SEARCH

SEARCH BY CITATION

Keywords:

  • depression;
  • CBT;
  • rural;
  • diversity

Background

We examined the effects of home-delivered cognitive-behavior therapy (CBT) on depressive symptoms among rural, diverse, and vulnerable older adults. Furthermore, we differentiated depression into its two salient aspects: psychological and somatic.

Method

Data came from a randomized controlled experiment of CBT on 134 individuals residing in rural Alabama.

Results

Cognitive-behavior therapy resulted in significantly lower depressive symptom severity scores. When depressive symptoms were categorized as psychological or somatic, CBT was found to significantly improve the former but not the latter. Notably, there was a trend toward somatic symptom improvement.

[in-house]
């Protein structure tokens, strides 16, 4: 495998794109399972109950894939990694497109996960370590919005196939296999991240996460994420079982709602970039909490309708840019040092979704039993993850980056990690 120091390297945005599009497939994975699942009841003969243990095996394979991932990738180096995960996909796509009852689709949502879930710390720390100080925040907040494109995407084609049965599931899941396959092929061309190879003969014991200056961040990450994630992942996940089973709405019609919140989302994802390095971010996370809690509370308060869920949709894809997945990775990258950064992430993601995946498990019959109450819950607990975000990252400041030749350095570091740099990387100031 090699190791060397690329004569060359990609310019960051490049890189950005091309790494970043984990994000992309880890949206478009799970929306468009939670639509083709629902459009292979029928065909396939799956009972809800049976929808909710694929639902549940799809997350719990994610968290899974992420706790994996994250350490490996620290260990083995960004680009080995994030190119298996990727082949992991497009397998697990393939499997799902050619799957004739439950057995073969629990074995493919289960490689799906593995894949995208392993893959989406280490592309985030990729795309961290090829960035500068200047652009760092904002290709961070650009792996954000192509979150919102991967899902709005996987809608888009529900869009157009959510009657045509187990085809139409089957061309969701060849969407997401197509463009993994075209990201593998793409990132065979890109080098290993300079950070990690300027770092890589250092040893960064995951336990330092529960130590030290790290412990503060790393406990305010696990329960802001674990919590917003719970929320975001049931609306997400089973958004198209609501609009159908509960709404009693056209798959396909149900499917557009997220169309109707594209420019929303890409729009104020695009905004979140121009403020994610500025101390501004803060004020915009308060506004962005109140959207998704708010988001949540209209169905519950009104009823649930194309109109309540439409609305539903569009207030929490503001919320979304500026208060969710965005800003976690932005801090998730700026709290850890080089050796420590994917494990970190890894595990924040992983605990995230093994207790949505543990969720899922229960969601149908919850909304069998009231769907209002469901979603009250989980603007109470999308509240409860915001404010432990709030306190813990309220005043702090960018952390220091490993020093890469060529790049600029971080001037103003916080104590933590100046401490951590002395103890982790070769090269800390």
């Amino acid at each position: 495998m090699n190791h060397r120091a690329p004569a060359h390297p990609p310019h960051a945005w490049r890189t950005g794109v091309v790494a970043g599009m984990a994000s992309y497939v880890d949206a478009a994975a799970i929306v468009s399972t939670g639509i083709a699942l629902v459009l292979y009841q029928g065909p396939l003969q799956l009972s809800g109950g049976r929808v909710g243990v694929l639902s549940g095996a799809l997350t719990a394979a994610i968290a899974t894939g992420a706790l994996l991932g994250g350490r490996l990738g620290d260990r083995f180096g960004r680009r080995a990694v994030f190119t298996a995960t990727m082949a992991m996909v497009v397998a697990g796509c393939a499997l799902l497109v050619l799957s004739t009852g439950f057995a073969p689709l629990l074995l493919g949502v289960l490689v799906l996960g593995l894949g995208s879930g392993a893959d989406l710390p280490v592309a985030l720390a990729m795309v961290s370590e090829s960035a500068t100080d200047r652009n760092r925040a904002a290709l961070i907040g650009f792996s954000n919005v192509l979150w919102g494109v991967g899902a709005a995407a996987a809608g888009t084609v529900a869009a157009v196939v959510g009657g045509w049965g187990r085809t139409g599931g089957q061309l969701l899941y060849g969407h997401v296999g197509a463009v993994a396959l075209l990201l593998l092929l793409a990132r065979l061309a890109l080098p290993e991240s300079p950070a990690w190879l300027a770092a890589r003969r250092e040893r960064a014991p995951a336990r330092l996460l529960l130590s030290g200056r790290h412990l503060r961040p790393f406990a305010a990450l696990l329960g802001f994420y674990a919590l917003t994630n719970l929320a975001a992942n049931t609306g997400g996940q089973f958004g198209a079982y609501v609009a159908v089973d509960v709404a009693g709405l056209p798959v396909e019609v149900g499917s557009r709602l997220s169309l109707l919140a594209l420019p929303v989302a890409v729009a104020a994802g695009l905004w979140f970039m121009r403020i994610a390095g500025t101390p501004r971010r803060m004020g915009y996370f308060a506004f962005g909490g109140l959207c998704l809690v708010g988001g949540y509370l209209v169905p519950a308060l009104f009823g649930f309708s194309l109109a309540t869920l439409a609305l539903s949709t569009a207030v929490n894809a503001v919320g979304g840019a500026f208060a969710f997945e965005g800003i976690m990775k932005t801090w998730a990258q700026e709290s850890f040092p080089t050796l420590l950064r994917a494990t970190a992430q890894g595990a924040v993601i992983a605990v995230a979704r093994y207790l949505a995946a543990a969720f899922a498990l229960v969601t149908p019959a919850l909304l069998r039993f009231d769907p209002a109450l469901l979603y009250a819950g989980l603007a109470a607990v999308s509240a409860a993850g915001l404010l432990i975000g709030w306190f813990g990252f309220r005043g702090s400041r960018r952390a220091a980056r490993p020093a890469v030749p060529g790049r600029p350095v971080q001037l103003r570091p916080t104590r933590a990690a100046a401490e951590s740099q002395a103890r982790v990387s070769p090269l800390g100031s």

Conclusion

Cognitive-behavior therapy can be an effective treatment for depression in a hard-to-reach group of older adults. Home delivery affords advantages but is also an expensive delivery modality. Diverse older adults responded to the CBT intervention. Copyright © 2013 John Wiley & Sons, Ltd.